TUESDAY, June 26 (HealthDay News) -- Use of electronic health records (EHRs) is associated with fewer medical malpractice claims among physicians from multiple surgical and medical specialties, according to a research letter published online June 25 in the Archives of Internal Medicine.

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Obese Asthma Patients Have Reduced Treatment Response

MONDAY, June 25 (HealthDay News) -- Compared with lean patients, obese patients with asthma have higher neutrophil counts and a reduced response to corticosteroid treatment, according to a study published online June 12 in Allergy.

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Accidental Exposure Causes Most Reactions in Allergic Infants

MONDAY, June 25 (HealthDay News) -- For infants with documented or likely allergies to milk or eggs, most allergic reactions result from accidental exposures, according to a study published online June 25 in Pediatrics.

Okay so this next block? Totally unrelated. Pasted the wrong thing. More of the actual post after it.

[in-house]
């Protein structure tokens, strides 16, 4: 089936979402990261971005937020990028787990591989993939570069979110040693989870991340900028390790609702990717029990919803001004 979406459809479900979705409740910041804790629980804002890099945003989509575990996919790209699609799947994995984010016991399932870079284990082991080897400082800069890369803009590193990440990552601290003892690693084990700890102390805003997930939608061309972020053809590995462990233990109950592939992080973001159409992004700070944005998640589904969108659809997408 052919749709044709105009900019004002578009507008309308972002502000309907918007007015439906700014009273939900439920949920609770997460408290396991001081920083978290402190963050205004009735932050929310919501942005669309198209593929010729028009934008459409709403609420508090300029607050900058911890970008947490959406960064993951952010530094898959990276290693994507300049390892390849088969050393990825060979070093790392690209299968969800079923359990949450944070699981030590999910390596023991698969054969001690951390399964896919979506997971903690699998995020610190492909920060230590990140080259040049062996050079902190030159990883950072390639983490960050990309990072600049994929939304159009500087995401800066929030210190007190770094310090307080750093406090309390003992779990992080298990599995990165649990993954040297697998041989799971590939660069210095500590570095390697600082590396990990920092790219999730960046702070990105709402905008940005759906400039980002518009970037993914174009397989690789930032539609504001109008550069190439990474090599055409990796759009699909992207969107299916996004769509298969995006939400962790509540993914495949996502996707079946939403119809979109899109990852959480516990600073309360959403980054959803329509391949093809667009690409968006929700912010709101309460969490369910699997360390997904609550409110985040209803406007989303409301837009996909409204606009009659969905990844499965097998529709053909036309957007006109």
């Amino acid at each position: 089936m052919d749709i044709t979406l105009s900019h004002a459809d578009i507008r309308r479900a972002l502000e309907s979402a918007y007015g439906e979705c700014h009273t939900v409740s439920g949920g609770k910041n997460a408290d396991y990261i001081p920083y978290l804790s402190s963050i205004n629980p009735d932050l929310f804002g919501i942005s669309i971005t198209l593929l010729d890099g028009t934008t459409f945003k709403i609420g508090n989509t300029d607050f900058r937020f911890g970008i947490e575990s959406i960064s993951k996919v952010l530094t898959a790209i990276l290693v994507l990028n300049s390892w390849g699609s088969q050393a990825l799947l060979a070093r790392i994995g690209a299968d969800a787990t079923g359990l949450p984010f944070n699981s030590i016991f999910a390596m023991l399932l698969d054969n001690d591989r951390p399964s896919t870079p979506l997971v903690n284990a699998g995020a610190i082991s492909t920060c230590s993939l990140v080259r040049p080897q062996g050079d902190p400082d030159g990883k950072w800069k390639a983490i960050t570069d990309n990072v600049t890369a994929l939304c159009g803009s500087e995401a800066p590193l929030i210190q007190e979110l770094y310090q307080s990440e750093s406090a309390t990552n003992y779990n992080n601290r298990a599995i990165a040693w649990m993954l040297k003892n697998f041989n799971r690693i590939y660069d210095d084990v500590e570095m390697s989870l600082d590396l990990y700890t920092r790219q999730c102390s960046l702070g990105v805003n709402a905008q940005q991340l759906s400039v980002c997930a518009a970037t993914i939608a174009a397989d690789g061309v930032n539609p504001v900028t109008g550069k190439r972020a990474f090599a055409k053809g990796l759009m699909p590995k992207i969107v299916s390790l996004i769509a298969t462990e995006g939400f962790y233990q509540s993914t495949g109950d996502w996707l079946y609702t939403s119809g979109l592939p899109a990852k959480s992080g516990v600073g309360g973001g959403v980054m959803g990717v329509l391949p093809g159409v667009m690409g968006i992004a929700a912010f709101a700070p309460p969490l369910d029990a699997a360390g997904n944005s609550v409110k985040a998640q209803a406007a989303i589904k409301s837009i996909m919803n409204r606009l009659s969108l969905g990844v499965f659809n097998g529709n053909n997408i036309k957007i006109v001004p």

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Antimicrobials Tied to Allergic Sensitization in Children

FRIDAY, June 22 (HealthDay News) -- Antimicrobial endocrine-disrupting compounds commonly found in toothpaste and cosmetics are associated with a higher risk of allergic sensitization in children, according to a study published online June 18 in the Journal of Allergy and Clinical Immunology.

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Half of Residents Report Working While Sick

THURSDAY, June 21 (HealthDay News) -- About half of residents have worked while sick, with many reporting feeling obligated to colleagues and patients, according to a research letter published online June 18 in the Archives of Internal Medicine.

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A Shift in Pediatric Drug Utilization Seen 2002 to 2010

MONDAY, June 18 (HealthDay News) -- From 2002 to 2010 there was a 7 percent decrease in outpatient pediatric prescription medication utilization, due in part to a decrease in antibiotics and allergy medication prescriptions, according to a study published online June 18 in Pediatrics.

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Child Food Allergy Prevalence Linked to Urban/Rural Status